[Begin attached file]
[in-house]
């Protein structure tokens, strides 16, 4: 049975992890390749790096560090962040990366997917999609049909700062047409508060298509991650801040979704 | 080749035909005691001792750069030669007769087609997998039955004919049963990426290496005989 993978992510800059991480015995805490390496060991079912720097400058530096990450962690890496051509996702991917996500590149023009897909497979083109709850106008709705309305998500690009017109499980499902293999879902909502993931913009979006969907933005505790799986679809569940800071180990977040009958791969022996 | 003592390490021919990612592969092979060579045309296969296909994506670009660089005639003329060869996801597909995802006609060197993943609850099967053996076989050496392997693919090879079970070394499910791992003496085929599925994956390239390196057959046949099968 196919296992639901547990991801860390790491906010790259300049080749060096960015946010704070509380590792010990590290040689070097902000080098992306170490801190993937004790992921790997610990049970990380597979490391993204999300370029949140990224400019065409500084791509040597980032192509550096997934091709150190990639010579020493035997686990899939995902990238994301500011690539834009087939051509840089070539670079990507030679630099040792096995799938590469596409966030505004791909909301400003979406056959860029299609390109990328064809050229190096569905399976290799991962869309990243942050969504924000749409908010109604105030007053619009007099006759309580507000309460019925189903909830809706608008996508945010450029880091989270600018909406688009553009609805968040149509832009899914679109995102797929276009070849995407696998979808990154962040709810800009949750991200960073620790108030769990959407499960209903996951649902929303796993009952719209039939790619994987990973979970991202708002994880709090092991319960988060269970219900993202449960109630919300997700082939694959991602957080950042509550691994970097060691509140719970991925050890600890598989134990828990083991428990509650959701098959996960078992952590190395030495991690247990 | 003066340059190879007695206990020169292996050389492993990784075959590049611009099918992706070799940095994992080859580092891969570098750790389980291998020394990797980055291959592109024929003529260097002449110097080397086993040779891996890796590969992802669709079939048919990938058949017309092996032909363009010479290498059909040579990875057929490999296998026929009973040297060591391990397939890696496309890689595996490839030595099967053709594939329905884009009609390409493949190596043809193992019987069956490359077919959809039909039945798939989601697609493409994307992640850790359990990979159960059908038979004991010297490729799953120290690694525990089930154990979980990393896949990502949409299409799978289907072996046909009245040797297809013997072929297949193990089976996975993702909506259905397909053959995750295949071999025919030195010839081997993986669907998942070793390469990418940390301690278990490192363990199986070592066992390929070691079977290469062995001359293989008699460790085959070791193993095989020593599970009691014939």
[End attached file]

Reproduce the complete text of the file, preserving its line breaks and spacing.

[in-house]
């Protein structure tokens, strides 16, 4: 049975992890390749790096560090962040990366997917999609049909700062047409508060298509991650801040979704 | 080749035909005691001792750069030669007769087609997998039955004919049963990426290496005989 993978992510800059991480015995805490390496060991079912720097400058530096990450962690890496051509996702991917996500590149023009897909497979083109709850106008709705309305998500690009017109499980499902293999879902909502993931913009979006969907933005505790799986679809569940800071180990977040009958791969022996 | 003592390490021919990612592969092979060579045309296969296909994506670009660089005639003329060869996801597909995802006609060197993943609850099967053996076989050496392997693919090879079970070394499910791992003496085929599925994956390239390196057959046949099968 196919296992639901547990991801860390790491906010790259300049080749060096960015946010704070509380590792010990590290040689070097902000080098992306170490801190993937004790992921790997610990049970990380597979490391993204999300370029949140990224400019065409500084791509040597980032192509550096997934091709150190990639010579020493035997686990899939995902990238994301500011690539834009087939051509840089070539670079990507030679630099040792096995799938590469596409966030505004791909909301400003979406056959860029299609390109990328064809050229190096569905399976290799991962869309990243942050969504924000749409908010109604105030007053619009007099006759309580507000309460019925189903909830809706608008996508945010450029880091989270600018909406688009553009609805968040149509832009899914679109995102797929276009070849995407696998979808990154962040709810800009949750991200960073620790108030769990959407499960209903996951649902929303796993009952719209039939790619994987990973979970991202708002994880709090092991319960988060269970219900993202449960109630919300997700082939694959991602957080950042509550691994970097060691509140719970991925050890600890598989134990828990083991428990509650959701098959996960078992952590190395030495991690247990 | 003066340059190879007695206990020169292996050389492993990784075959590049611009099918992706070799940095994992080859580092891969570098750790389980291998020394990797980055291959592109024929003529260097002449110097080397086993040779891996890796590969992802669709079939048919990938058949017309092996032909363009010479290498059909040579990875057929490999296998026929009973040297060591391990397939890696496309890689595996490839030595099967053709594939329905884009009609390409493949190596043809193992019987069956490359077919959809039909039945798939989601697609493409994307992640850790359990990979159960059908038979004991010297490729799953120290690694525990089930154990979980990393896949990502949409299409799978289907072996046909009245040797297809013997072929297949193990089976996975993702909506259905397909053959995750295949071999025919030195010839081997993986669907998942070793390469990418940390301690278990490192363990199986070592066992390929070691079977290469062995001359293989008699460790085959070791193993095989020593599970009691014939």